In the song “Rocket Man,” Elton John famously warned, “Mars ain’t the kind of place to raise your kids.” Maybe so, but we should still plan for Red Planet pregnancies, says Dr. Jon Steller, a NASA physician and assistant clinical professor of maternal fetal medicine at UCI.
The combination of human nature and imperfect birth control methods makes diaper-clad Martian babies inevitable once earthlings start colonizing the solar system, he predicts.
However, nobody knows if the extraterrestrial tots and their moms will be healthy.
Although setting foot on Mars is still a few decades away, scientists are woefully behind when it comes to researching the effects of cosmic radiation and microgravity on reproduction, says Steller, who stumbled into space medicine by way of volleyball, a trek to Ukraine and a children’s birthday party.
Originally from Fresno, Steller was recruited in 2004 to play volleyball at UCI, where he became an NCAA All-American and helped the team capture two national championships. Majoring in both neurobiology and classics, he was named Outstanding Student-Athlete at UCI’s Lauds & Laurels ceremony in his senior year.
But with a name like Jon Glenn Steller, a career involving outer space wound up being more fitting than one in sports. In 2007, he was offered the chance to either join an archeological dig in Rome or go on a three-week humanitarian mission in Ukraine. He chose the latter, visiting orphanages and setting up a summer camp for homeless children.
The experience cemented his interest in becoming a doctor and helping others.
The summer after graduating in 2009, he married his high school sweetheart and enrolled in UCI’s School of Medicine. Later, during his residency in obstetrics & gynecology at the university, Steller took his two young daughters to a space camp birthday party.
It would change his career path.
“I was having a mini quarter-life crisis,” he recalls. The host of the party worked for Boeing, overseeing the robotic arm that enables capsules to dock with the International Space Station, and her friends were with Pasadena’s Jet Propulsion Laboratory. “They were all talking about their space research, and I became extremely jealous,” Steller says. That night, he scoured the internet for ways to apply his OB-GYN specialty to the cosmos.
After digging up a few decades-old papers on pregnant rats in orbit and astronaut gynecology, he emailed the scientists involved, a former NASA flight surgeon and a college professor. “Both seemed happy that somebody young was interested in the field,” he says.
Steller soon began collaborating with them on projects, won a grant for new research and – in 2020 – landed a NASA physician job, working on a team that aims to reduce the medical risks on long spaceflights. Among the conditions he tries to stave off for female astronauts are ovarian cysts, bone density loss and abnormal uterine bleeding.
Separate from his NASA work, he launched a lab at UCI to explore how radiation and weightlessness affect animal fertility and offspring. So far, the experiments are earthbound, but Steller hopes to eventually direct trials in orbit. The ultimate goal, of course, is preparing for Mars.
One of the chief concerns is cosmic radiation. On Earth, the atmosphere acts as a protective shield. But in space, the exposure level skyrockets, bombarding astronauts with a year’s worth of terra firma radiation every day.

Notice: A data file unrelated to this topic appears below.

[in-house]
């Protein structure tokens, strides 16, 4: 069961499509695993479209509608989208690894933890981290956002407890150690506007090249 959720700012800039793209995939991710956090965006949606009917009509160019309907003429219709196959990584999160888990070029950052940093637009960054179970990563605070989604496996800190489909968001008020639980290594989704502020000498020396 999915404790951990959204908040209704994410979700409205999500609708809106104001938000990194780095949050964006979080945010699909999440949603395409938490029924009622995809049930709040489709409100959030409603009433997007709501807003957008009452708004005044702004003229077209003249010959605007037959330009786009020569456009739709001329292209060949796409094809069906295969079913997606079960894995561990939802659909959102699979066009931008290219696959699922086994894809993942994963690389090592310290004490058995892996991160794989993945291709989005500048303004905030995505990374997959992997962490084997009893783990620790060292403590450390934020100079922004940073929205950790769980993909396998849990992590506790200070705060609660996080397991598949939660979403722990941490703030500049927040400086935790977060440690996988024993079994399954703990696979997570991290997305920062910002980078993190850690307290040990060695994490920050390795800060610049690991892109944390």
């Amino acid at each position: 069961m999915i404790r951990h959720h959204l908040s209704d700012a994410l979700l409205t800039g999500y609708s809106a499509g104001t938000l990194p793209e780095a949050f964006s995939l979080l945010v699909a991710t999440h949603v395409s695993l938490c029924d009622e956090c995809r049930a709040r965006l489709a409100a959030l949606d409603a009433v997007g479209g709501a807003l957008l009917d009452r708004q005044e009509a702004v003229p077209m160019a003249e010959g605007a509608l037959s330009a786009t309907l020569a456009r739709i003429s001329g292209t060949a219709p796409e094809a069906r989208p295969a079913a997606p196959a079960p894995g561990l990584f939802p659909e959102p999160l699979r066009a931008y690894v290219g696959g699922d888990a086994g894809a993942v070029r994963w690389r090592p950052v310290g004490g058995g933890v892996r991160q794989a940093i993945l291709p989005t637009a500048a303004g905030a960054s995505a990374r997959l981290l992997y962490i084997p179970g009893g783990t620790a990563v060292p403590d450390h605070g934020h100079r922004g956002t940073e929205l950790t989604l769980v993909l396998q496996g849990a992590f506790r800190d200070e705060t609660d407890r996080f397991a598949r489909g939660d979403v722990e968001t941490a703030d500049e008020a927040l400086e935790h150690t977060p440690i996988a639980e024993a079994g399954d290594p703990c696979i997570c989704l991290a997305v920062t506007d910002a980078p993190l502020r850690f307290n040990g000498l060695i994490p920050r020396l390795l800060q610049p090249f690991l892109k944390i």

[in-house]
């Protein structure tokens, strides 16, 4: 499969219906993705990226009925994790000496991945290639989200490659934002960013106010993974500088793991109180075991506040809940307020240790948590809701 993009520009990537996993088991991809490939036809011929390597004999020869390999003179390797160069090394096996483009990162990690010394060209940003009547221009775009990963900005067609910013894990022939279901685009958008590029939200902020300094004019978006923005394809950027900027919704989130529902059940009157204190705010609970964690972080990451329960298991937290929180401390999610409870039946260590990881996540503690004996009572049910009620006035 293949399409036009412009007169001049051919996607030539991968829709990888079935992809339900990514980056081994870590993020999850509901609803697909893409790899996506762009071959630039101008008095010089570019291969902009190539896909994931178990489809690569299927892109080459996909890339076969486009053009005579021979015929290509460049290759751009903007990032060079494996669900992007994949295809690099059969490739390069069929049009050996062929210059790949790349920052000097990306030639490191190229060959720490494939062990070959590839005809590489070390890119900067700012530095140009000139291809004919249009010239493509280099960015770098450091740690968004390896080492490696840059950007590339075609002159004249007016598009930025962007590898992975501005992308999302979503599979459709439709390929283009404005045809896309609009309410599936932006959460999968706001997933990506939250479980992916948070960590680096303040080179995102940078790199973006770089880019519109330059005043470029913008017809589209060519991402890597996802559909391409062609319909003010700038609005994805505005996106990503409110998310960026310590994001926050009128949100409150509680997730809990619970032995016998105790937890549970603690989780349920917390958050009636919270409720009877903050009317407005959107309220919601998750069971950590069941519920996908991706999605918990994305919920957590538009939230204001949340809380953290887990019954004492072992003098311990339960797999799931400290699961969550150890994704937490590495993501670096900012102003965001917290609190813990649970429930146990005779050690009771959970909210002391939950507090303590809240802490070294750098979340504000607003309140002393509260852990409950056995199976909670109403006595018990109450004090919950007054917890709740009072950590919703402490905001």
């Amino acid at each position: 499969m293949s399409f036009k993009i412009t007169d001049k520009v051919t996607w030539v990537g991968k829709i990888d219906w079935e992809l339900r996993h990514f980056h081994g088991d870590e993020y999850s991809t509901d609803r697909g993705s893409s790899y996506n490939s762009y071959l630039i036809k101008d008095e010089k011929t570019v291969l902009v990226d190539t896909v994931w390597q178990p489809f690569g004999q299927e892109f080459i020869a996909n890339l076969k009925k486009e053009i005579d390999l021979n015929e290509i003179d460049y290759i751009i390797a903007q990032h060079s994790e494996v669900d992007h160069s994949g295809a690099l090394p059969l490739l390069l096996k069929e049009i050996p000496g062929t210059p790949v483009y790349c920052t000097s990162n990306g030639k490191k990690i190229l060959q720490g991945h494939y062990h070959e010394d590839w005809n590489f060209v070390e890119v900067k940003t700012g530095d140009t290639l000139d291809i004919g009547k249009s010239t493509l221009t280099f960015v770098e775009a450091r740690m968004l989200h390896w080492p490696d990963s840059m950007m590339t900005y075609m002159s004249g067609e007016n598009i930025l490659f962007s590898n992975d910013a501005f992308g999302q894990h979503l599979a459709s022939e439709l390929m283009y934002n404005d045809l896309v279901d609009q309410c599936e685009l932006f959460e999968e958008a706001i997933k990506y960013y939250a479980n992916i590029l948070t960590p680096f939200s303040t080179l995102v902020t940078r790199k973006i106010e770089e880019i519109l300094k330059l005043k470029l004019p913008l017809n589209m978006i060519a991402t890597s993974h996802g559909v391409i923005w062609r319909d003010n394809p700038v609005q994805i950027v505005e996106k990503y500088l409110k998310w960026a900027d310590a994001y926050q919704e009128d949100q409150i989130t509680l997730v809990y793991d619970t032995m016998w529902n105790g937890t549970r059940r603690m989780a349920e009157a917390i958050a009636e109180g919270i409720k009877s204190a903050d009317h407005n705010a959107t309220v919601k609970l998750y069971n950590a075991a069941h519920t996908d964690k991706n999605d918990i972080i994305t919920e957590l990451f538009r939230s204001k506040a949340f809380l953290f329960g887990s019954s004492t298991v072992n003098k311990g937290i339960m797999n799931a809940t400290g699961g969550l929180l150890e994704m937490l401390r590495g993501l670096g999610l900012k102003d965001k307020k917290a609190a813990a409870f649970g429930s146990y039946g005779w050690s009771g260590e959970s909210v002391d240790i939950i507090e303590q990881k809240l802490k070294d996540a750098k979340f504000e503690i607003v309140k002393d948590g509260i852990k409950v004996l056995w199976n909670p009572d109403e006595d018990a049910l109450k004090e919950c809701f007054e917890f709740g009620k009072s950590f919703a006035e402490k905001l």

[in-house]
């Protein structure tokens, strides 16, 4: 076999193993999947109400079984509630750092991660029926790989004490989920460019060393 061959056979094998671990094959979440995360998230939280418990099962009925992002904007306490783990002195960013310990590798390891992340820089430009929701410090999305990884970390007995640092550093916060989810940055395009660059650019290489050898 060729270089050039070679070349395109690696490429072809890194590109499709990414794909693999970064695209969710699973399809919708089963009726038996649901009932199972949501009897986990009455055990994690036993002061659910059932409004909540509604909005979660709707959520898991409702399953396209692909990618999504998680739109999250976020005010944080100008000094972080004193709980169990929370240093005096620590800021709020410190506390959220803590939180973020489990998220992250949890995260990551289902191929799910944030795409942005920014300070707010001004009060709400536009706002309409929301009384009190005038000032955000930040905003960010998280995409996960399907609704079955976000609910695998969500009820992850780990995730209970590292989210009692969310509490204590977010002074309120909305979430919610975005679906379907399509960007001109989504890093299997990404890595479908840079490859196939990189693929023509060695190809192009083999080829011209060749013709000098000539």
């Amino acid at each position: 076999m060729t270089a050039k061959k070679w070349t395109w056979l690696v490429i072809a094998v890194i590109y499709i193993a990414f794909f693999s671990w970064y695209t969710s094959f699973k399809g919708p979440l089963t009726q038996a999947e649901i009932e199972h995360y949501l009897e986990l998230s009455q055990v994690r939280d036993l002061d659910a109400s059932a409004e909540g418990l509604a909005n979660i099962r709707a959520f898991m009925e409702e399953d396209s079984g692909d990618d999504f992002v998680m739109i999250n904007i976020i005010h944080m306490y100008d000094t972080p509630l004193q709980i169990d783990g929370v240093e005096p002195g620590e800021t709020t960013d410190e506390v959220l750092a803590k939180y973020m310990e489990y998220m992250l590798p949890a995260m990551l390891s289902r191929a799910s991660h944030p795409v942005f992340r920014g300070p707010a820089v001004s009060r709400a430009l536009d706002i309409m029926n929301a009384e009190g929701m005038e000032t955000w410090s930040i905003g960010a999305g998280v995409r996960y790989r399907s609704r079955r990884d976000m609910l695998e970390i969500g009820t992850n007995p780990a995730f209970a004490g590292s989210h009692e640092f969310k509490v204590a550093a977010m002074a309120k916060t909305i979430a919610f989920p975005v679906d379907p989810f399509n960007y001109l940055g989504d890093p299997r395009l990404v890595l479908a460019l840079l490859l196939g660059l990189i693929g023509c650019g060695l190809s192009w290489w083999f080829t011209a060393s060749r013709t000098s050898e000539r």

Low gravity also takes a toll.
Scientists have studied what those factors do to people’s eyesight and brain function, Steller says, “but we don’t know what happens to reproduction and development.”
Unfortunately, funding to investigate such topics shriveled after the Space Shuttle Challenger explosion in 1986, he says. But if humans are serious about colonizing the moon or voyaging to Mars in the next 30 to 50 years, he adds, a lot more research is needed.
In the meantime, Steller has his hands full with Orange County pregnancies. About 60 percent of his time at UCI is devoted to seeing patients. Another chunk is spent teaching “the art of doctoring,” including social responsibility, to future physicians at UCI’s School of Medicine.
In 2017, Steller won OB-GYN mentor and instructor of the year honors at UCI. A few years earlier, to expand his educational reach, he launched a web resource, FLAME, featuring a collection of five-minute lectures and presentations on a panoply of medical topics, from abdominal pain to smoke inhalation. The site gets hundreds of hits each week from aspiring doctors and residents, he says.
Outside of work, Steller writes and edits fantasy novels, plays indoor and sand volleyball, and serves as vice president of the Red Hibiscus Foundation, which provides healthcare to underserved people around the world. That last sideline is the most recent manifestation of his desire to help those in need. Tattooed on his right arm are Greek numbers representing a Bible passage from Philippians that exhorts, “Do nothing out of selfish ambition or vain conceit. Rather, in humility value others above yourselves.”
As an undergrad, Steller helped build houses and provide healthcare in Mexico. During medical school, he led the Flying Samaritans chapter at UCI, which ran a clinic in the neighboring nation. Even when cartel violence spurred the University of California to suspend travel south of the border, he went on his own. “I have a social responsibility to step outside my comfortable Southern California life, whether it’s 10,000 miles or 10 minutes from home, because I have the capacity to make a difference,” he told UCI News at the time.
But lately, family and work duties have curtailed his volunteer activities. “There are only so many hours in the week,” Steller notes – unless he makes it to Mars, which has an extra 37 minutes in each day and 10 more months per year.